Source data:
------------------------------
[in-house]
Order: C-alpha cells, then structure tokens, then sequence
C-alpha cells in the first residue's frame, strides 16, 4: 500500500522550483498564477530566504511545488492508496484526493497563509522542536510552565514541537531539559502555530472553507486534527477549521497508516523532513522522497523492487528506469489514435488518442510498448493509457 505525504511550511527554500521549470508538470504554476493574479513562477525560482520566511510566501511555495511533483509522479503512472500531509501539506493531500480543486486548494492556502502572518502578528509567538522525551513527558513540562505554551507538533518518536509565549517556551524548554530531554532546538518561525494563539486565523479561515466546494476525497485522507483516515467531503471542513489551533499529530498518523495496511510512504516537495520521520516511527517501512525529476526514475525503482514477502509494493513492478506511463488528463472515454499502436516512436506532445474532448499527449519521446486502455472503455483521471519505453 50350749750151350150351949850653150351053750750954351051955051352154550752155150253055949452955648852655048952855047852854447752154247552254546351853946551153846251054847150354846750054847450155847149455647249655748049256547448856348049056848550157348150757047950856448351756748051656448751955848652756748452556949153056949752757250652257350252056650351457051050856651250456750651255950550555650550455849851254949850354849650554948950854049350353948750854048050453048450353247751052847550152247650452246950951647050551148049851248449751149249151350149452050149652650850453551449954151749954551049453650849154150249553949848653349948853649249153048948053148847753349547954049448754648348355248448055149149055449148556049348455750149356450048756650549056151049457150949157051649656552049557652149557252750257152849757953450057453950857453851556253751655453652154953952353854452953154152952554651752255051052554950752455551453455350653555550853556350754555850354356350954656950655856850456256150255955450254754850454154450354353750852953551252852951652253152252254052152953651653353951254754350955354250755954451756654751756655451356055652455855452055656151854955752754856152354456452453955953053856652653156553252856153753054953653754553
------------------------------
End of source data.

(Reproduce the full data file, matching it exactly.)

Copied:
[in-house]
Order: C-alpha cells, then structure tokens, then sequence
C-alpha cells in the first residue's frame, strides 16, 4: 500500500522550483498564477530566504511545488492508496484526493497563509522542536510552565514541537531539559502555530472553507486534527477549521497508516523532513522522497523492487528506469489514435488518442510498448493509457 505525504511550511527554500521549470508538470504554476493574479513562477525560482520566511510566501511555495511533483509522479503512472500531509501539506493531500480543486486548494492556502502572518502578528509567538522525551513527558513540562505554551507538533518518536509565549517556551524548554530531554532546538518561525494563539486565523479561515466546494476525497485522507483516515467531503471542513489551533499529530498518523495496511510512504516537495520521520516511527517501512525529476526514475525503482514477502509494493513492478506511463488528463472515454499502436516512436506532445474532448499527449519521446486502455472503455483521471519505453 50350749750151350150351949850653150351053750750954351051955051352154550752155150253055949452955648852655048952855047852854447752154247552254546351853946551153846251054847150354846750054847450155847149455647249655748049256547448856348049056848550157348150757047950856448351756748051656448751955848652756748452556949153056949752757250652257350252056650351457051050856651250456750651255950550555650550455849851254949850354849650554948950854049350353948750854048050453048450353247751052847550152247650452246950951647050551148049851248449751149249151350149452050149652650850453551449954151749954551049453650849154150249553949848653349948853649249153048948053148847753349547954049448754648348355248448055149149055449148556049348455750149356450048756650549056151049457150949157051649656552049557652149557252750257152849757953450057453950857453851556253751655453652154953952353854452953154152952554651752255051052554950752455551453455350653555550853556350754555850354356350954656950655856850456256150255955450254754850454154450354353750852953551252852951652253152252254052152953651653353951254754350955354250755954451756654751756655451356055652455855452055656151854955752754856152354456452453955953053856652653156553252856153753054953653754553